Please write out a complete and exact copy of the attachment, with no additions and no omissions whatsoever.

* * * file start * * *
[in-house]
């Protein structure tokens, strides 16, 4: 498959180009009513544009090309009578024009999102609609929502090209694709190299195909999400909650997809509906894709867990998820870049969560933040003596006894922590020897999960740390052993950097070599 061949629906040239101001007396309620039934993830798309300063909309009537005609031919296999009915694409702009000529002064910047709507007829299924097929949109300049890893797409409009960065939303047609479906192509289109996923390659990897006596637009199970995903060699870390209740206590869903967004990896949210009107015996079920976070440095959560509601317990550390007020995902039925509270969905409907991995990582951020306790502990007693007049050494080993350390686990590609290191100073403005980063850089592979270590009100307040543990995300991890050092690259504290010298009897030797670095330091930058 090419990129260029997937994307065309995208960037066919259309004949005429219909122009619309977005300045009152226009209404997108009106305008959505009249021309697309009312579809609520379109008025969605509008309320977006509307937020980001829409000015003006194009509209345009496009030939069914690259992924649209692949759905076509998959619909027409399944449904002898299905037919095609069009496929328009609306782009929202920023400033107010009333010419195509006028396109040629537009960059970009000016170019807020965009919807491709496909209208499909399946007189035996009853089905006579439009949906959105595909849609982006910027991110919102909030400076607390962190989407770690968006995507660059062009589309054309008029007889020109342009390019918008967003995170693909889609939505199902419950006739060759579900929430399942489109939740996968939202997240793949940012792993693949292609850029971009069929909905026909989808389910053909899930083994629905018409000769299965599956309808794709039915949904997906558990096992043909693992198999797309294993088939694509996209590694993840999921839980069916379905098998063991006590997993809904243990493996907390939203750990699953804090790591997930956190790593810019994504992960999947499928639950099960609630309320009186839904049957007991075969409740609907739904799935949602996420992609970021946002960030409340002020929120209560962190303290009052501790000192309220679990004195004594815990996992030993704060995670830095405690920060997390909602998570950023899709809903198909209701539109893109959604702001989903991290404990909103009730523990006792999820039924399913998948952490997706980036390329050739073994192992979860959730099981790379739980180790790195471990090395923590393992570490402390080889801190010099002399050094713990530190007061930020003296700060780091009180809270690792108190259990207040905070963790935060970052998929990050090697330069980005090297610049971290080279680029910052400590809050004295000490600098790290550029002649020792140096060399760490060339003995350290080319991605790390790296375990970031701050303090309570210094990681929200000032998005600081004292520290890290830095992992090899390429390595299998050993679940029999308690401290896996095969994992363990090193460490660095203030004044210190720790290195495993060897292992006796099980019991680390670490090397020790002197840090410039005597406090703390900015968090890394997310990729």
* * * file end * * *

[in-house]
């Protein structure tokens, strides 16, 4: 498959180009009513544009090309009578024009999102609609929502090209694709190299195909999400909650997809509906894709867990998820870049969560933040003596006894922590020897999960740390052993950097070599 061949629906040239101001007396309620039934993830798309300063909309009537005609031919296999009915694409702009000529002064910047709507007829299924097929949109300049890893797409409009960065939303047609479906192509289109996923390659990897006596637009199970995903060699870390209740206590869903967004990896949210009107015996079920976070440095959560509601317990550390007020995902039925509270969905409907991995990582951020306790502990007693007049050494080993350390686990590609290191100073403005980063850089592979270590009100307040543990995300991890050092690259504290010298009897030797670095330091930058 090419990129260029997937994307065309995208960037066919259309004949005429219909122009619309977005300045009152226009209404997108009106305008959505009249021309697309009312579809609520379109008025969605509008309320977006509307937020980001829409000015003006194009509209345009496009030939069914690259992924649209692949759905076509998959619909027409399944449904002898299905037919095609069009496929328009609306782009929202920023400033107010009333010419195509006028396109040629537009960059970009000016170019807020965009919807491709496909209208499909399946007189035996009853089905006579439009949906959105595909849609982006910027991110919102909030400076607390962190989407770690968006995507660059062009589309054309008029007889020109342009390019918008967003995170693909889609939505199902419950006739060759579900929430399942489109939740996968939202997240793949940012792993693949292609850029971009069929909905026909989808389910053909899930083994629905018409000769299965599956309808794709039915949904997906558990096992043909693992198999797309294993088939694509996209590694993840999921839980069916379905098998063991006590997993809904243990493996907390939203750990699953804090790591997930956190790593810019994504992960999947499928639950099960609630309320009186839904049957007991075969409740609907739904799935949602996420992609970021946002960030409340002020929120209560962190303290009052501790000192309220679990004195004594815990996992030993704060995670830095405690920060997390909602998570950023899709809903198909209701539109893109959604702001989903991290404990909103009730523990006792999820039924399913998948952490997706980036390329050739073994192992979860959730099981790379739980180790790195471990090395923590393992570490402390080889801190010099002399050094713990530190007061930020003296700060780091009180809270690792108190259990207040905070963790935060970052998929990050090697330069980005090297610049971290080279680029910052400590809050004295000490600098790290550029002649020792140096060399760490060339003995350290080319991605790390790296375990970031701050303090309570210094990681929200000032998005600081004292520290890290830095992992090899390429390595299998050993679940029999308690401290896996095969994992363990090193460490660095203030004044210190720790290195495993060897292992006796099980019991680390670490090397020790002197840090410039005597406090703390900015968090890394997310990729």